Frog Links

Information about Frogs, Frog Educational Links and Resources can be found on this page. The Mt Warning Caldera Region of NE NSW and SE QLD is home to many different species of FROGS. Frogs and their Habitats in the Mt Warning Caldera Region can be understood more by reading “Declines and Disappearances of Australian Frogs” (ISBN 0 642 54656 8) edited by Alastair Campbell, Environment Australia 1999.

Australian Frog Links

  • Fleay’s barred-frog (Mixophyes fleayi)
  • Giant barred-frog (Mixophyes iteratus)
  • Southern gastric-brooding frog (Rheobatrachus silius)
  • Southern dayfrog (Taudactylus diumus)
  • Kroombit tinkerfrog (Taudactylus pleione)
  • Cascade treefrog (Litoria pearsoniana)
  • New England treefrog (Litoria subglandulosa)

These FROGS have been given listed either nationally (under the Australian Environment Protection and Biodiversity Conservation Act 1999) or by the Qld Nature Conservation (Wildlife) Regulation 1994. The listings range from vulnerable, endangered to very near extinction, in either SE Queensland or NE NSW or both Australian States. READ the National Recovery Plan and learn how you can help! The Queensland Environmental Protection Agency Publications or the Australian Government Department of the Environment, Water, Heritage & the Arts Threatened Species Publications has the National Recovery Plan for download.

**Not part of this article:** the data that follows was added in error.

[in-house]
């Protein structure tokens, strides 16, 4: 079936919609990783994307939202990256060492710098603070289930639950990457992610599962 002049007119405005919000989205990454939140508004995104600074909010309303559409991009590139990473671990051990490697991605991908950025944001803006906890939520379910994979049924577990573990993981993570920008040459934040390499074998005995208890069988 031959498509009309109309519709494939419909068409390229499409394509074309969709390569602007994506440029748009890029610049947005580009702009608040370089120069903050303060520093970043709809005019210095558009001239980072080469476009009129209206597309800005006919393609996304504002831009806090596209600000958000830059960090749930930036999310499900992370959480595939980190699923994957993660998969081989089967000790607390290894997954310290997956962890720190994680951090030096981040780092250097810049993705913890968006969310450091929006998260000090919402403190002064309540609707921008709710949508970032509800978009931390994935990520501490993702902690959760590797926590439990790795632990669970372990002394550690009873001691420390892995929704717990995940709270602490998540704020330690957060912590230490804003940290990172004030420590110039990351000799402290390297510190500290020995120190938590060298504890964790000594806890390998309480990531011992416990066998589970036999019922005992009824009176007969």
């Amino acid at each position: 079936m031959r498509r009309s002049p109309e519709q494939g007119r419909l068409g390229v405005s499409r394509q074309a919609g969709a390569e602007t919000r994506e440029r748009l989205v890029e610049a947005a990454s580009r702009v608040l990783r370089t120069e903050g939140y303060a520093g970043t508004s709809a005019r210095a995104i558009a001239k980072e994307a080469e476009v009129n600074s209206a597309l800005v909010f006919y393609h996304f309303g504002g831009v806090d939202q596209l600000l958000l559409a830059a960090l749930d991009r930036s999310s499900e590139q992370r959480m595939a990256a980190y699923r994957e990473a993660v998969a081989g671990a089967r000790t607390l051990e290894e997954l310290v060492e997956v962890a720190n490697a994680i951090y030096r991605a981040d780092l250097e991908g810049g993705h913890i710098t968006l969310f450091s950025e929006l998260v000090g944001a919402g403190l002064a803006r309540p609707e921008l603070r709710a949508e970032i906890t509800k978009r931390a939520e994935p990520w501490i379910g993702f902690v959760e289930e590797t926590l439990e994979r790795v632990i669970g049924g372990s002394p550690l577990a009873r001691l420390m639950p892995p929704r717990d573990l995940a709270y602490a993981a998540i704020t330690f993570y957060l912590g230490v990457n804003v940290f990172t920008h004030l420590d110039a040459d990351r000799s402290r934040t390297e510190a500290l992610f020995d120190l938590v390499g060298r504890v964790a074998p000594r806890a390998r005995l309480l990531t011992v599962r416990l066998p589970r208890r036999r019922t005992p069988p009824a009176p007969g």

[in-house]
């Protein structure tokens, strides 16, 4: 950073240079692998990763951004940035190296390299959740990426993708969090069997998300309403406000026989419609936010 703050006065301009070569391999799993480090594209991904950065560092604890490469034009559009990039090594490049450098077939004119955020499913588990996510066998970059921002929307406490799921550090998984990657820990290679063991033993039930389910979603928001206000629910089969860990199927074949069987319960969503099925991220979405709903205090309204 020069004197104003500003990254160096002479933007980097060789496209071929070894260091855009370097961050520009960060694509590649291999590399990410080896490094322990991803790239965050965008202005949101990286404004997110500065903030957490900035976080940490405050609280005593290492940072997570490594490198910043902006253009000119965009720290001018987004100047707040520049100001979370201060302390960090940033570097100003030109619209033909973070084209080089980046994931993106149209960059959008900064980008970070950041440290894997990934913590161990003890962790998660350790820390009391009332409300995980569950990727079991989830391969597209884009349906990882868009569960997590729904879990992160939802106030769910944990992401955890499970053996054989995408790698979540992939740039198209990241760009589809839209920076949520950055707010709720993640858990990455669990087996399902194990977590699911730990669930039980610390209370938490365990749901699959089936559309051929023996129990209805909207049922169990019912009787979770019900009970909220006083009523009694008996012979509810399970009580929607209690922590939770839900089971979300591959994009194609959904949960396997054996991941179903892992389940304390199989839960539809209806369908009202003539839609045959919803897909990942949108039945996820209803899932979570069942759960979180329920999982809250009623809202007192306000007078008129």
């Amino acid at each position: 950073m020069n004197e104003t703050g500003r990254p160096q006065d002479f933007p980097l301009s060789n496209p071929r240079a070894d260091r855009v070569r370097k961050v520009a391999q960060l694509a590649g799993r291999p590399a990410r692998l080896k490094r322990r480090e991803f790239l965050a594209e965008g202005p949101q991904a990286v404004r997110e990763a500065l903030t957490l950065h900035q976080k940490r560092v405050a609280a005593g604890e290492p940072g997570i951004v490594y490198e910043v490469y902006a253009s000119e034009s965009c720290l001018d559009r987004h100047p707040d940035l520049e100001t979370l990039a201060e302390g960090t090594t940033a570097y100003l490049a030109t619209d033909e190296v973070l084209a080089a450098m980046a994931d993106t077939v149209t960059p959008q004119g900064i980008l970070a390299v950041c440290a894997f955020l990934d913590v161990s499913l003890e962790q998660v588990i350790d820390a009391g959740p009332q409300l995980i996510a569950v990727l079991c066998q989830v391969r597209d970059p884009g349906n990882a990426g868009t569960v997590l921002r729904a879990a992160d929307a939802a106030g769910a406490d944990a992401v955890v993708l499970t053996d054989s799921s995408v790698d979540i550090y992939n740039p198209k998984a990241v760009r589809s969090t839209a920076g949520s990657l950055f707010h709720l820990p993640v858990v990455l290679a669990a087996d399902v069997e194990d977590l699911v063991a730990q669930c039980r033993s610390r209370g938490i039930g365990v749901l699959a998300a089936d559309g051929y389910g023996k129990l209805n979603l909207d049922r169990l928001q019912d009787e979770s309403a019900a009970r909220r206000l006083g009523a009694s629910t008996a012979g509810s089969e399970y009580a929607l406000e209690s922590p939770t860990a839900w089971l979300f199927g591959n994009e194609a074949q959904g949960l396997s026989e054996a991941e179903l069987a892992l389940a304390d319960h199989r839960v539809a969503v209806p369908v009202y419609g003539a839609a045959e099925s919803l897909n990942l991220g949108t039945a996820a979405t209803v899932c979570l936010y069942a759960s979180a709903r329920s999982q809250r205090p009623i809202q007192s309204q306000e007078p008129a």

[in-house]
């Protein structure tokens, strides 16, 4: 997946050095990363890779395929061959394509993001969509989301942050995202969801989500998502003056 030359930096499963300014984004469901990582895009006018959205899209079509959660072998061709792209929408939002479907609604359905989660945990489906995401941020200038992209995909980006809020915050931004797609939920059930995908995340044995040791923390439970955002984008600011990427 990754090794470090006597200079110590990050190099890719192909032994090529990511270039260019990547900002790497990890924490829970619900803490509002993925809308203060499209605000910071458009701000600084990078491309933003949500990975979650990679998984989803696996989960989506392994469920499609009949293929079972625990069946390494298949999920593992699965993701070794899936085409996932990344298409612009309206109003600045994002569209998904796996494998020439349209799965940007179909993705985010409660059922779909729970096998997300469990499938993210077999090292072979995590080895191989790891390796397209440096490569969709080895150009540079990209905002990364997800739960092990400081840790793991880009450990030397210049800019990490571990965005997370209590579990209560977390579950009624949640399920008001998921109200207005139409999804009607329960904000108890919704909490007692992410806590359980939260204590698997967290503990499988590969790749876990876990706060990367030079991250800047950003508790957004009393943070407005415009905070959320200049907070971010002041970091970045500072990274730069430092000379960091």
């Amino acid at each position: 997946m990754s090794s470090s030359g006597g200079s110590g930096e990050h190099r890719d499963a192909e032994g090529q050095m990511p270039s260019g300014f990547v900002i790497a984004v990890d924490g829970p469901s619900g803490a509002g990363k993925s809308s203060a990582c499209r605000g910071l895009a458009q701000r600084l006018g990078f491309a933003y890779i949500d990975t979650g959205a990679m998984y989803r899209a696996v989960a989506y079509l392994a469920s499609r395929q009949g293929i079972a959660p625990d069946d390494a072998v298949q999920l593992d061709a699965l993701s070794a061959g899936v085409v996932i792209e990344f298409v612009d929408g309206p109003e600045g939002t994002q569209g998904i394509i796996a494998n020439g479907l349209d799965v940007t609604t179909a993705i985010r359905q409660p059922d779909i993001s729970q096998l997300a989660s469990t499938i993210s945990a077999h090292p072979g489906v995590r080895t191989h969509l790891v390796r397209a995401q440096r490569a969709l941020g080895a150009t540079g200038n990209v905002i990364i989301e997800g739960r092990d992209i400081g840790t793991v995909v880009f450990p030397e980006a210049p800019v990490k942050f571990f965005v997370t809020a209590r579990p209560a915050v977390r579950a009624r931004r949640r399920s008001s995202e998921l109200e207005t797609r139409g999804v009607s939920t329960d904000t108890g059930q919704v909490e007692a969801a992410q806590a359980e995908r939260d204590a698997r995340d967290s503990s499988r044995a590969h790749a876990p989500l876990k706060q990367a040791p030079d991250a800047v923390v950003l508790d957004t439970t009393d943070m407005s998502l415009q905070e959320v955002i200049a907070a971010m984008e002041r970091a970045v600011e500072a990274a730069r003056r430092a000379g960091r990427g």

Currently (May 2008), if you look at the Australian National Threatened Species Listings for FROGS, there are 4 extinct frogs, 2 critically endangered, 14 endangered, and 12 vulnerable Frogs listed. The following Frog links will help you take action locally and regionally.

 

Some examples of endangered FROGS in Australia, their status and Conservation Strategies

Global Frog Links

CANE TOADS

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